The other day I had a mortifying experience at the local breakfast cafe. A friend and I had met to go over plans for the party she’s planning to celebrate the release of my forthcoming book, Very Married: Field Notes on Love and Fidelity. On our way out, we passed a table of teachers from the elementary school. As we chatted, the purpose of our lunch date came up. Of course one of the women asked about my book. I froze and frantically glanced at my friend for help, but she’s on board to help with party favors, not elevator speeches. She laughed, nervously, “We’re still working on that.”
When I’m not paralyzed by fleeting waves of social anxiety, I could tell you that Very Married is an apologia for marriage, one that is candid about the agony, ecstasy, and tedium of wedlock. I could tell you that it’s a blend of cultural commentary, theological reflection, and personal narrative. I could even mention that I received the invitation to write the book after I wrote an article for the Christian Century that became the magazine’s most-read article online in 2015.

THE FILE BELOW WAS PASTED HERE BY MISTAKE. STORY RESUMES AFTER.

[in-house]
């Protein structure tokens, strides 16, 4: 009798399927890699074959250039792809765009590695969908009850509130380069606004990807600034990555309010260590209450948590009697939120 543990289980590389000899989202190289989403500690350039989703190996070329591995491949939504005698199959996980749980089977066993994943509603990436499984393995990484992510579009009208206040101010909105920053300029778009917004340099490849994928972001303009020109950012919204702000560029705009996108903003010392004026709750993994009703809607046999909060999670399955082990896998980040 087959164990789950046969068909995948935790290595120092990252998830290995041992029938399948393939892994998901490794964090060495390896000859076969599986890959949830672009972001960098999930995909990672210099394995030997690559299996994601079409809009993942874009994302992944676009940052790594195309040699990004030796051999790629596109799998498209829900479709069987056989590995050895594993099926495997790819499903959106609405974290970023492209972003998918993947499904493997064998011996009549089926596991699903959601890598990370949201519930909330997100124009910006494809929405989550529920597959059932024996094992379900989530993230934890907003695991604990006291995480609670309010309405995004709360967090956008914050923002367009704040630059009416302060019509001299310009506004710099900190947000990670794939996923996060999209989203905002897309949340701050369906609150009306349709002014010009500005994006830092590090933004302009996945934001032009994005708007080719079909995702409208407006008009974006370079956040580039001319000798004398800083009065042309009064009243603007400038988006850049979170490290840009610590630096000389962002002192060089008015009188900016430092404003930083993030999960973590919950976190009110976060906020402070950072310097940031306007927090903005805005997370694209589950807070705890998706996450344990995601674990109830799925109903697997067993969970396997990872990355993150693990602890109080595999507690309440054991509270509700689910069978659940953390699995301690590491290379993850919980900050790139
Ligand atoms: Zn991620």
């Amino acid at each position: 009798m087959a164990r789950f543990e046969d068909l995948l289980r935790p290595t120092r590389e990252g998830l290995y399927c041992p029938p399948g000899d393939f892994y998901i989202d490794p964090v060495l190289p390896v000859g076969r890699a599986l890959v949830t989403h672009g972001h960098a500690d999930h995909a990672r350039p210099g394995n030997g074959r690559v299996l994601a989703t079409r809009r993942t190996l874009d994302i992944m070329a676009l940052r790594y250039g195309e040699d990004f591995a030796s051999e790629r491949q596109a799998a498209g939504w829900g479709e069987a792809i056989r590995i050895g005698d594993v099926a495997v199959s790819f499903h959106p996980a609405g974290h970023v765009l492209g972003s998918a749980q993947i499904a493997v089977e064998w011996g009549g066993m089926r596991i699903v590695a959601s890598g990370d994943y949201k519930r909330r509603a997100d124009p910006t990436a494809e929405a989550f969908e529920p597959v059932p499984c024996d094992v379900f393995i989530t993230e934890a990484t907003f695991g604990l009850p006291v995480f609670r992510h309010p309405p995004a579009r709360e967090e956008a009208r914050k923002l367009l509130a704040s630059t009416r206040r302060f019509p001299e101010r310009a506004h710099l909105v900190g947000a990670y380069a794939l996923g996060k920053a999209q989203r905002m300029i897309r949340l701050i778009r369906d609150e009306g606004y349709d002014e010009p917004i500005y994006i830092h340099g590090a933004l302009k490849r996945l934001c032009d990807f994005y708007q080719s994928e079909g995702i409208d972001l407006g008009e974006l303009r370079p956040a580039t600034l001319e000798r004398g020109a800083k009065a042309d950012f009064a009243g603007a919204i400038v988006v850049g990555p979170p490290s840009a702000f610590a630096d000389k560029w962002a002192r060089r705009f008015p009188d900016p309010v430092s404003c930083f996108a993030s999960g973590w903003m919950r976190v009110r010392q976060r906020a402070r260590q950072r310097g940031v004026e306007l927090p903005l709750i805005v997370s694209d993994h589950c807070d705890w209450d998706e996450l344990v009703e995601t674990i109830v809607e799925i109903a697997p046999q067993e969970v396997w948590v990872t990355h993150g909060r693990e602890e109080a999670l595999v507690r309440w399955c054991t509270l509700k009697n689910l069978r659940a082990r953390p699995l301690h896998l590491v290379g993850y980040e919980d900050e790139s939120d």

But that confident description of the book is laced with subtext – subtext which is largely responsible for my persistent unease. That tidy phrase, “personal narrative?” It means what you think it means: my book about marriage is largely rooted in stories about my marriage. It’s not quite a memoir, but it is decidedly memoir-ish. I experienced searing vulnerability when I published my first memoir-ish book a few years ago. That one was mostly about motherhood, but it was my few forays into the territory of our marriage that made me feel truly exposed. Read more